William Stephen "Bill" Belichick (born April 16, 1952) is an American football head coach for the New England Patriots of the National Football League. After spending his first 15 seasons in the league as an assistant coach, Belichick got his first head coaching job with the Cleveland Browns in 1991. Of his five seasons coaching Cleveland, only one featured a winning record, and Belichick did not serve as head coach again until 2000 with the Patriots. Since then, Belichick has coached the Patriots to four Super Bowls; three victories in Super Bowls XXXVI, XXXVIII, and XXXIX, and a loss in Super Bowl XLII. He was named the AP NFL Coach of the Year twice, for the 2003 and 2007 seasons. During the 2007 season, the Patriots became the first team ever to finish the regular season with a 16–0 record; however, that team lost in the Super Bowl.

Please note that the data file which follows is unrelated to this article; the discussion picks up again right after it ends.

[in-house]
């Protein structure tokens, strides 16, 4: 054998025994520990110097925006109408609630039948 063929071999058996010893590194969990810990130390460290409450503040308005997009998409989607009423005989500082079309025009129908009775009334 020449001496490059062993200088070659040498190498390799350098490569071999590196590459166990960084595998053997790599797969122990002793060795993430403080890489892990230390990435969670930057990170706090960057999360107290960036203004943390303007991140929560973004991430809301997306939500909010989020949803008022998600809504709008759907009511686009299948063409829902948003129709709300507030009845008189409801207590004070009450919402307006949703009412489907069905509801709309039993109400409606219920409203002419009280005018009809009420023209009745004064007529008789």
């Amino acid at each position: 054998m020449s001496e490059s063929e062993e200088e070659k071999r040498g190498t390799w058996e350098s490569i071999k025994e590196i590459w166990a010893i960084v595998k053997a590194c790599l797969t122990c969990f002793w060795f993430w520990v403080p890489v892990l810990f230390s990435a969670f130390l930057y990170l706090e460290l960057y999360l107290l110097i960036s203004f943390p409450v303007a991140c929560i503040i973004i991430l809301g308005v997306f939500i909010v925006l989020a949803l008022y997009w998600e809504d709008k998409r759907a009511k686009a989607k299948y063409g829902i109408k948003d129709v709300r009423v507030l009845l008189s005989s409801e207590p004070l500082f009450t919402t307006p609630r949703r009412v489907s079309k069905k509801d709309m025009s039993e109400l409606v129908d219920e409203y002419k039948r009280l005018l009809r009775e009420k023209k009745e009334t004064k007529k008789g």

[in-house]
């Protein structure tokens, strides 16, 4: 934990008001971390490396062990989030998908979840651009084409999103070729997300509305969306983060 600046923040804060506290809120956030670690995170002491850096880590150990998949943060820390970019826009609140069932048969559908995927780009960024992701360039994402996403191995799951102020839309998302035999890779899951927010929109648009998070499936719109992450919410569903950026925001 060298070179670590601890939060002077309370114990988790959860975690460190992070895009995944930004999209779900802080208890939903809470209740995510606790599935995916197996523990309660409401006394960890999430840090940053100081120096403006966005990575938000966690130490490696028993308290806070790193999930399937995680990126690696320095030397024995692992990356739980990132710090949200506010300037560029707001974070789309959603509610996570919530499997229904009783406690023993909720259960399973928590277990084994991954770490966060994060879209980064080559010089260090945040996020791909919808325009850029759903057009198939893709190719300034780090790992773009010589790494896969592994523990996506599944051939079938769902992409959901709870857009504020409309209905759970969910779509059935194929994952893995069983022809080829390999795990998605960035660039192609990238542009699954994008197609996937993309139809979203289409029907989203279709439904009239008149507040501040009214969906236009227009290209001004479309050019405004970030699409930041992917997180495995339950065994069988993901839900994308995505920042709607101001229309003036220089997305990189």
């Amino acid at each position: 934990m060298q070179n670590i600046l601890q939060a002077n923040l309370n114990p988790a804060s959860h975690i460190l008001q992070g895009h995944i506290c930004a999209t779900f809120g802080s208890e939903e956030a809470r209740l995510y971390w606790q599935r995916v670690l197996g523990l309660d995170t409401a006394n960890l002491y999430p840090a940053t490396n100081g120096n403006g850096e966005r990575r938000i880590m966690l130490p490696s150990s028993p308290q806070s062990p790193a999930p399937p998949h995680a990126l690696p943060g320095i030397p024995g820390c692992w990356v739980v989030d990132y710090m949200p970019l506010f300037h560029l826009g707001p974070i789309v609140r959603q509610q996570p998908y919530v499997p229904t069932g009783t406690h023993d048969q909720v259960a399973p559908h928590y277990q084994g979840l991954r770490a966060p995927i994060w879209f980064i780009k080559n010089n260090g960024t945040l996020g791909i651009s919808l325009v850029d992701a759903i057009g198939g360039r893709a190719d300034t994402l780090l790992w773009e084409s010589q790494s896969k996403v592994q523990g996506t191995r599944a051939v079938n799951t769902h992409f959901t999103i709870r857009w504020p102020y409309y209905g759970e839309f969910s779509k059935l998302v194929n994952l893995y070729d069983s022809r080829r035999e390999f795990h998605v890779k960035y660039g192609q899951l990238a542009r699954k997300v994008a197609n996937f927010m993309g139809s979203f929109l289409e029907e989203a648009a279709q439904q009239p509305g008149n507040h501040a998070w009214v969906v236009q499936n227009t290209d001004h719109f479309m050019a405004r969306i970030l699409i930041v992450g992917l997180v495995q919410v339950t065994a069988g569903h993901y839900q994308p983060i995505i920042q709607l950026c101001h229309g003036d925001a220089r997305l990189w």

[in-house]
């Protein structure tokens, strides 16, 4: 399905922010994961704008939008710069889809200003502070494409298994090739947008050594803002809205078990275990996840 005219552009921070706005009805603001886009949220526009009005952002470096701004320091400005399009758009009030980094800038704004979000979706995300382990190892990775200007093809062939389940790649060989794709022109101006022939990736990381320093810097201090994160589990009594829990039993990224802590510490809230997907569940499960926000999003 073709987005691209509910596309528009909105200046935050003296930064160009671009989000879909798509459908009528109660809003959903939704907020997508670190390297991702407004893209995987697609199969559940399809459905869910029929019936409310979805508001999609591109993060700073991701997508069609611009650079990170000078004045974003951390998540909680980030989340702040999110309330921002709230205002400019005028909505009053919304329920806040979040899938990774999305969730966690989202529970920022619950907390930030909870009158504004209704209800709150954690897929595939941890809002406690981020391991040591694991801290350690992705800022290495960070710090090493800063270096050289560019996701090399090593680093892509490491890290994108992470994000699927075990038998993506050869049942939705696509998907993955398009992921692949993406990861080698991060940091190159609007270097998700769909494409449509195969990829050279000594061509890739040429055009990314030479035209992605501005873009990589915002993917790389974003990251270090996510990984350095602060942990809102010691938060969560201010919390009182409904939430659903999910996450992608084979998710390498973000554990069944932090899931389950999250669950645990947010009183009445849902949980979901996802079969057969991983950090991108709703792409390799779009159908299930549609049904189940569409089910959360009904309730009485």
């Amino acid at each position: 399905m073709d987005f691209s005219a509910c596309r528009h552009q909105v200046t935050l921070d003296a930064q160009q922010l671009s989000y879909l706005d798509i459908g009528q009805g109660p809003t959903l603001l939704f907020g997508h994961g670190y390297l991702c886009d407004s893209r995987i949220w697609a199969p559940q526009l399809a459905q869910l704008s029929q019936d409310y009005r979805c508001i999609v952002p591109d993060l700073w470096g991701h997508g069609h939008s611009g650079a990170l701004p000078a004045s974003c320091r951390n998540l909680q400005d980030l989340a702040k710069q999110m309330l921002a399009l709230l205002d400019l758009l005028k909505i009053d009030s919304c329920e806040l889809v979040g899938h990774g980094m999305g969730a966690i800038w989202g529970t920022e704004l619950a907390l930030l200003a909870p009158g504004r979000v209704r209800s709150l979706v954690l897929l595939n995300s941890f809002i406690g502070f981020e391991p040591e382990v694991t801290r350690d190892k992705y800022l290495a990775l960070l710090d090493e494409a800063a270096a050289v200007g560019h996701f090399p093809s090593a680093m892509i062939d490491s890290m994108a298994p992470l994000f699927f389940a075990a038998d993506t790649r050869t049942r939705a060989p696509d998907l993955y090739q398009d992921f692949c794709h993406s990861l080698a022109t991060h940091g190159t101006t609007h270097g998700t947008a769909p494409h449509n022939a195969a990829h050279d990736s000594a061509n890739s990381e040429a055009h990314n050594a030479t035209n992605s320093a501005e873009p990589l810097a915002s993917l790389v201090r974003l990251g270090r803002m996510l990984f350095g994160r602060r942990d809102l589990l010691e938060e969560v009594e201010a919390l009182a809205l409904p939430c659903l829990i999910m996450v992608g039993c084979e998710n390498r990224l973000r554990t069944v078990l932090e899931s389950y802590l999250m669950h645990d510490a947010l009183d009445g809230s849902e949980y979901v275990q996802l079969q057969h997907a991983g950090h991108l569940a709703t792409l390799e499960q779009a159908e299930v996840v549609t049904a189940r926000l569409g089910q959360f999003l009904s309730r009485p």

Belichick was born in Nashville, Tennessee, and raised in Annapolis, Maryland, where his father Steve Belichick, a former Detroit Lions player and ethnic Croat, was an assistant football coach at the United States Naval Academy; the senior Belichick was a defensive coach at Vanderbilt when his son was born. After graduating from Annapolis High School he attended Phillips Academy in Andover, Massachusetts for a postgraduate year. Belichick subsequently attended Wesleyan University in Middletown, Connecticut where he played center/tight end. In addition to being a member of the football team, he also played lacrosse and squash, serving as the captain of the lacrosse team during his senior season. He is a member of Chi Psi fraternity and graduated in 1975 with a degree in economics.
After graduating, he took a $25-per-week job as an assistant to Baltimore Colts head coach Ted Marchibroda in 1975. In 1976, Belichick joined the Detroit Lions as their assistant special teams coach before adding tight ends and wide receivers to his coaching duties in 1977. He spent the 1978 season with the Denver Broncos as their assistant special teams coach and defensive assistant.